I doubt the technology is available to the shoe making industry that would be capable of making those sorts of changes based on individual material characteristics, but I certainly could be wrong.
     


  7. furo

    furo Senior member

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    Doing something less then perfectly does not make it incorrect if you consider that there is a scale between perfect and acceptable. Leather is a material that is not perfectly consistent, it will have sections that stretch easier then other areas, a machine is not likely to compensate for this as easily as a human.

    No disagreement there.

    But note the words you used: "machine is not likely" - which immediately takes the discussion in a different direction, i.e. the probability that the hand lasted shoe is better, and not whether the hand lasted shoe is intrinsically better.
     


  8. LynahFaithful

    LynahFaithful Senior member

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    Sorry, but all things being equal, you're wrong.

    The point is, if done correctly, the results of both methods will be equal. Note the key words in the sentence "if done correctly."

    Your point about a human making judgements immediately implies that the machine would be doing something incorrectly whereas the human does not. So your point is thus moot.


    Sorry, but you are wrong. The results where both are done correctly will never be equal. The human can make judgments, the machine cannot. Period.

    My point about machines is that they cannot make judgments. That does not imply that they do things incorrectly. They do exactly what they are told to do and therefore cannot be "wrong". My point is not moot.
     


  9. RJman

    RJman Posse Member Dubiously Honored

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    furo:

    That cat will never solve the Rubik's cube. [​IMG]
     


  10. furo

    furo Senior member

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    Sorry, but you are wrong. The results where both are done correctly will never be equal. The human can make judgments, the machine cannot. Period.

    My point about machines is that they cannot make judgments. That does not imply that they do things incorrectly. They do exactly what they are told to do and therefore cannot be "wrong". My point is not moot.


    What? So now your argument is that no matter what the machine does, its end result is "correct?" That a machine can't go wrong?

    Am I right in interpreting your statement? Because if so, I'm not going down this rabbit hole.

    Let's be clear. The term correctly applies to the end result, i.e. the last itself, not whether or not the machine did "what it was told to do."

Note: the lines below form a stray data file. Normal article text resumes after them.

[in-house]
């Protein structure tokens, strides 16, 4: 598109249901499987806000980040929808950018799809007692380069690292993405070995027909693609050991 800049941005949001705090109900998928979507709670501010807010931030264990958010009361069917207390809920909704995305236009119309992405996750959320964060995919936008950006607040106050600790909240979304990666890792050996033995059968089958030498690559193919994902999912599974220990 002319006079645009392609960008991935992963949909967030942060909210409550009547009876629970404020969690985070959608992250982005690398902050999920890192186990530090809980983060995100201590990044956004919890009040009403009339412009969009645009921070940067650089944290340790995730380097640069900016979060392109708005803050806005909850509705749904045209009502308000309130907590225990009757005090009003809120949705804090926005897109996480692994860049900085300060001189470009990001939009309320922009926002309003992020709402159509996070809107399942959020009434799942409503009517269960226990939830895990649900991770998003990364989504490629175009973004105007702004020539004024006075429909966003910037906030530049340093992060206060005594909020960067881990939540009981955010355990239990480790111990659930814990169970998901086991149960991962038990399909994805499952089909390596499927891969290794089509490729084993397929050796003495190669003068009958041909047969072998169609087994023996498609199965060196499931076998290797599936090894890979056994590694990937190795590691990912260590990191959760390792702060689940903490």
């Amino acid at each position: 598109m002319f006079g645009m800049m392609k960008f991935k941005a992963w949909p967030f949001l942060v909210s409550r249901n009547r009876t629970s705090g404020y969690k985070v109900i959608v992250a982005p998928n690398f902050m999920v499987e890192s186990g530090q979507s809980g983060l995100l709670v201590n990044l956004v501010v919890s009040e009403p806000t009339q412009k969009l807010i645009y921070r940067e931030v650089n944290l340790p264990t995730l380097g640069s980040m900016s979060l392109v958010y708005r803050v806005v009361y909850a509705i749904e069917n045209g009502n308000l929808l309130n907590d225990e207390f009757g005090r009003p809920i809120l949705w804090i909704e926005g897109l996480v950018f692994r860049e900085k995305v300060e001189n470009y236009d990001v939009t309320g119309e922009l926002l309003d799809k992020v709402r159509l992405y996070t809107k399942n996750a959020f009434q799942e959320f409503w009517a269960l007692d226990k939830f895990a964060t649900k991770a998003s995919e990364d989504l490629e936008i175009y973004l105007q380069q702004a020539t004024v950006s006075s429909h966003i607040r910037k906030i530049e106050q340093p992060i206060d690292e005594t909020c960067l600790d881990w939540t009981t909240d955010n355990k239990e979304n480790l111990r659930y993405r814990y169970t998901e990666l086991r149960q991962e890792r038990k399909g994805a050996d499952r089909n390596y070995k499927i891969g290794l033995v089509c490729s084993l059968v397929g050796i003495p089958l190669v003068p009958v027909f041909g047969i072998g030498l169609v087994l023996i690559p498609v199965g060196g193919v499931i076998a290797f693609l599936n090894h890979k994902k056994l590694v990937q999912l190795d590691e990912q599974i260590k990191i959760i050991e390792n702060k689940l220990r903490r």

According to your logic, the machine can never have a "correct" result because in ALL CASES, it failed to account for the "judgements" that the human would have made (assuming the human makes such judgements 100% of the time, and in the correct manner). Is this what you're saying?

    Because if you believe a human is making the correct judgements about the leather 100% of the time during the lasting process, I've got a boat to sell you.

    And if he doesn't make 100% correct judgements about the leather, we are back to my original point about the probability of quality vs intrinsic quality.
     


  11. furo

    furo Senior member

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    furo:

    That cat will never solve the Rubik's cube. [​IMG]


    Who says he's trying to solve it? [​IMG]
     


  12. RJman

    RJman Posse Member Dubiously Honored

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    Who says he's trying to solve it? [​IMG]

    He looks like he is concentrating very hard on it. Maybe I jumped to conclusions.
     


  13. furo

    furo Senior member

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    He looks like he is concentrating very hard on it. Maybe I jumped to conclusions.

    You know what? I'm not sure if that's even a male cat
     


  14. voxsartoria

    voxsartoria Goon member

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    I wearing Edward Greens today.

    I will post here if they detonate.


    - B
     


  15. SkinnyGoomba

    SkinnyGoomba Senior member

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    No disagreement there.

    But note the words you used: "machine is not likely" - which immediately takes the discussion in a different direction, i.e. the probability that the hand lasted shoe is better, and not whether the hand lasted shoe is intrinsically better.


    Well furo, nothing is set in stone when dealing with inconsistencies in material and ability. An excellent shoe maker, as well as a fine tuned machine will keep that to a narrow range.

    DWFII said it best when he said that an excellent shoe maker will not have to heat the leather to have it form to the last, but the machine may require that.